Greek debt relief talks to be delayed until after Portugal’s elections

It is another potentially-embarrassing revelation which Portugal’s prime minister Pedro Passos Coelho has deftly swatted to one side, blaming everything on “confusion” suffered by EC Commission president Jean-Claude Juncker.

The latter was widely reported telling Belgium’s Le Soir newspaper that he had hoped to start talks on Greek debt relief in October “but this date was rejected because some countries – like Ireland, Portugal and Spain – did not want it before their elections”.

National tabloid Correio da Manhã explained that Passos Coelho’s “fear would be that any lifting of Greek debt (by prolonging maturities or reducing interest payments) could have electoral effects in Portugal”.

Worse still, “it could add weight to the arguments of those who defend debt renegotiation for the country where public debt represents 129.6% of GDP and is the third highest in the European Union”.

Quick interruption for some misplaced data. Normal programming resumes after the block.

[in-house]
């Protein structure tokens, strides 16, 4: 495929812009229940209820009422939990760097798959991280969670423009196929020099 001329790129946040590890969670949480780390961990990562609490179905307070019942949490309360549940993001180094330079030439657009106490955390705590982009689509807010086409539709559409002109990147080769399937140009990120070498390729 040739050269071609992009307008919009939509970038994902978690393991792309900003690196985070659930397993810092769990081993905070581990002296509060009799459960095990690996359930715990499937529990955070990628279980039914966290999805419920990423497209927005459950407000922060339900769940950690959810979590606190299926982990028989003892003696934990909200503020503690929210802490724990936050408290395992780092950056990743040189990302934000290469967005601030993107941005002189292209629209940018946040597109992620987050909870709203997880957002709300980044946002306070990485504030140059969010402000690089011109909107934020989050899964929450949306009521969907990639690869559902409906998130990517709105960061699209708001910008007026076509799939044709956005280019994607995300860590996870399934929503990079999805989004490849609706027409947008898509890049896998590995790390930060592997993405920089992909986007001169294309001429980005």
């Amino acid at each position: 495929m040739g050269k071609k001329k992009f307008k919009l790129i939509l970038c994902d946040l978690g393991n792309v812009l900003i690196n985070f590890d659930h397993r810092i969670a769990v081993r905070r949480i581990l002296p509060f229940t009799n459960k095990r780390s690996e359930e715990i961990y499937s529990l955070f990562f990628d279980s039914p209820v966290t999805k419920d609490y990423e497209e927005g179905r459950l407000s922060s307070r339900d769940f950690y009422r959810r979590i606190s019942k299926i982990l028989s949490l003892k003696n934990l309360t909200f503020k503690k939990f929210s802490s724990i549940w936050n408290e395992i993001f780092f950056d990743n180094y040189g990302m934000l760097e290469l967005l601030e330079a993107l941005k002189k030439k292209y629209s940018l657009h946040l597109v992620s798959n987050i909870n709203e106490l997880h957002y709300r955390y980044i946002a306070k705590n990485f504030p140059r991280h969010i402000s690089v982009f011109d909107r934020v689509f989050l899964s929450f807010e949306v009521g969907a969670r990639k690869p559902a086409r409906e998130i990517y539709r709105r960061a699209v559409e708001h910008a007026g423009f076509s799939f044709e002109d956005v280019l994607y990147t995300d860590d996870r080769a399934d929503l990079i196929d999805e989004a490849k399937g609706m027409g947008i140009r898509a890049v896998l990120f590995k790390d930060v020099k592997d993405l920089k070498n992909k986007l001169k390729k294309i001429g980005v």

But Portugal’s PM has been quick to refute such speculation, saying “there must be some confusion by the President of the European Commission”.

Eurogroup chairman Jeroen Dijsselbloem was among many high-flyers in Brussels who told UK journalists back in 2014 that Juncker was a “stubborn drinker and smoker” so perhaps confusion could be the answer.

One who would know is Portugal’s own President Cavaco Silva – increasingly in the news for lapses from official protocol.

In this case, however, Cavaco has had no confusion. He has come out firmly in support of his prime minister telling journalists in Mafra yesterday (Wednesday) that Juncker’s take on the issue “does not correspond with that which the heads of State and government have confirmed. This does not correspond to my information”, he stressed.

Passos’ explanation for Juncker’s “confusion” was off pat. He said: “The fact is that Ireland, Spain and Portugal have requested that the discussion on the conditions to be offered Greece to improve its debt profile should take place after the first successful evaluation of its programme.”

In other words, after the Portuguese elections.

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